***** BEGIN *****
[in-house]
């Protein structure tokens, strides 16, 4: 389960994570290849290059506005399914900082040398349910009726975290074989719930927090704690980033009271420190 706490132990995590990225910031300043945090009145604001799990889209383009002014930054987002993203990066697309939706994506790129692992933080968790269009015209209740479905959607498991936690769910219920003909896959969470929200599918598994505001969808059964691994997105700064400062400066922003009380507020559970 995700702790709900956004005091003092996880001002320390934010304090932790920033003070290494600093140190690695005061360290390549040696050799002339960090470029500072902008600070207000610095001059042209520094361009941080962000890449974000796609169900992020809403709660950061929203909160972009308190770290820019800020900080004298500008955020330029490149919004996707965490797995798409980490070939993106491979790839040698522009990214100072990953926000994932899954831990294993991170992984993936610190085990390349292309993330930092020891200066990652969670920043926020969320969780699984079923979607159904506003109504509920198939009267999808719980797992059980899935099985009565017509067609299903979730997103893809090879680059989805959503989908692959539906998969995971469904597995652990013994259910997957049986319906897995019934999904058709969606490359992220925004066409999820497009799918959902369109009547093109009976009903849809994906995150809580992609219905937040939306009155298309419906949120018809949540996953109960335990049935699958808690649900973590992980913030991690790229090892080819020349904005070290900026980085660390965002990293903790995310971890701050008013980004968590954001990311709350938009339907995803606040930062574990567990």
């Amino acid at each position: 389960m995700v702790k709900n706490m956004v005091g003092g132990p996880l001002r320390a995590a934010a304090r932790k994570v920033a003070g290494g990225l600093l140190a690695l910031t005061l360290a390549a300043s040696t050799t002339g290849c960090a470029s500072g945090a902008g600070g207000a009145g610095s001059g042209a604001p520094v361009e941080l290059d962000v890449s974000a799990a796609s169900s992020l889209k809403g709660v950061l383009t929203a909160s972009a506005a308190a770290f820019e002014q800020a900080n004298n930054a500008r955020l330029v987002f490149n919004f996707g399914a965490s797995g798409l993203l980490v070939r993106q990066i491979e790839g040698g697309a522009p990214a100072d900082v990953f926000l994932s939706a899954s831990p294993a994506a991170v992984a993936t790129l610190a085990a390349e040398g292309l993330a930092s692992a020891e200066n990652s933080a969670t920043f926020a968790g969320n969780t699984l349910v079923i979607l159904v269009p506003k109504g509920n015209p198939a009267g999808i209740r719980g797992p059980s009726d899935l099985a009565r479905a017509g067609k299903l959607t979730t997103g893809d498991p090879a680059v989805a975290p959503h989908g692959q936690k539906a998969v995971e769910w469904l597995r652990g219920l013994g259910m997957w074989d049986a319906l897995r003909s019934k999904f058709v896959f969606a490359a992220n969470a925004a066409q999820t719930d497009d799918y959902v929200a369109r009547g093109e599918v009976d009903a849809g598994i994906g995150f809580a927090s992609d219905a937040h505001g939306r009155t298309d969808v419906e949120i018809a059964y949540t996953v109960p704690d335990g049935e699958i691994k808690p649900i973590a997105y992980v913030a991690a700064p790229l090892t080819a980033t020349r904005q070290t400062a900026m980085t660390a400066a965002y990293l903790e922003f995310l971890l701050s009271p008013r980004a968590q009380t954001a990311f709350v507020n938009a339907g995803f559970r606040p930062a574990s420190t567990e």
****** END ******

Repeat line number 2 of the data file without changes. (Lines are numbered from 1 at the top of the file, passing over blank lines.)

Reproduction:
């Protein structure tokens, strides 16, 4: 389960994570290849290059506005399914900082040398349910009726975290074989719930927090704690980033009271420190 706490132990995590990225910031300043945090009145604001799990889209383009002014930054987002993203990066697309939706994506790129692992933080968790269009015209209740479905959607498991936690769910219920003909896959969470929200599918598994505001969808059964691994997105700064400062400066922003009380507020559970 995700702790709900956004005091003092996880001002320390934010304090932790920033003070290494600093140190690695005061360290390549040696050799002339960090470029500072902008600070207000610095001059042209520094361009941080962000890449974000796609169900992020809403709660950061929203909160972009308190770290820019800020900080004298500008955020330029490149919004996707965490797995798409980490070939993106491979790839040698522009990214100072990953926000994932899954831990294993991170992984993936610190085990390349292309993330930092020891200066990652969670920043926020969320969780699984079923979607159904506003109504509920198939009267999808719980797992059980899935099985009565017509067609299903979730997103893809090879680059989805959503989908692959539906998969995971469904597995652990013994259910997957049986319906897995019934999904058709969606490359992220925004066409999820497009799918959902369109009547093109009976009903849809994906995150809580992609219905937040939306009155298309419906949120018809949540996953109960335990049935699958808690649900973590992980913030991690790229090892080819020349904005070290900026980085660390965002990293903790995310971890701050008013980004968590954001990311709350938009339907995803606040930062574990567990």